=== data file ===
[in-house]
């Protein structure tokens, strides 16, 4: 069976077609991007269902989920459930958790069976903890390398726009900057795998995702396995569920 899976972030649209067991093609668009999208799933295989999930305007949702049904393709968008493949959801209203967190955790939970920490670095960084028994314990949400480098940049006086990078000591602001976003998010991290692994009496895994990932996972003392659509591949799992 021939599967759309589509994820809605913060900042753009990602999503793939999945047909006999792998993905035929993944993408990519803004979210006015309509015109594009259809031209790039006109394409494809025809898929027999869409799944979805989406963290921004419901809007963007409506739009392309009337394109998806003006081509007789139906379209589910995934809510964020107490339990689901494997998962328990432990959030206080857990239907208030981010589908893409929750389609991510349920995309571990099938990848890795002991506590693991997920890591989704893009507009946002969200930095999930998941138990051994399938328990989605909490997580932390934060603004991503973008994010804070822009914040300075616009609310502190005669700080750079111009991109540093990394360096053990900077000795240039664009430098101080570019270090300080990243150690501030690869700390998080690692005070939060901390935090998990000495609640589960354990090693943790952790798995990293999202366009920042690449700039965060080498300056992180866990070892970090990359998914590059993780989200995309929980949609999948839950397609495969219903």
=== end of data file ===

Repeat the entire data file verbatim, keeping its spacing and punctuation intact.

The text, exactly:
[in-house]
């Protein structure tokens, strides 16, 4: 069976077609991007269902989920459930958790069976903890390398726009900057795998995702396995569920 899976972030649209067991093609668009999208799933295989999930305007949702049904393709968008493949959801209203967190955790939970920490670095960084028994314990949400480098940049006086990078000591602001976003998010991290692994009496895994990932996972003392659509591949799992 021939599967759309589509994820809605913060900042753009990602999503793939999945047909006999792998993905035929993944993408990519803004979210006015309509015109594009259809031209790039006109394409494809025809898929027999869409799944979805989406963290921004419901809007963007409506739009392309009337394109998806003006081509007789139906379209589910995934809510964020107490339990689901494997998962328990432990959030206080857990239907208030981010589908893409929750389609991510349920995309571990099938990848890795002991506590693991997920890591989704893009507009946002969200930095999930998941138990051994399938328990989605909490997580932390934060603004991503973008994010804070822009914040300075616009609310502190005669700080750079111009991109540093990394360096053990900077000795240039664009430098101080570019270090300080990243150690501030690869700390998080690692005070939060901390935090998990000495609640589960354990090693943790952790798995990293999202366009920042690449700039965060080498300056992180866990070892970090990359998914590059993780989200995309929980949609999948839950397609495969219903």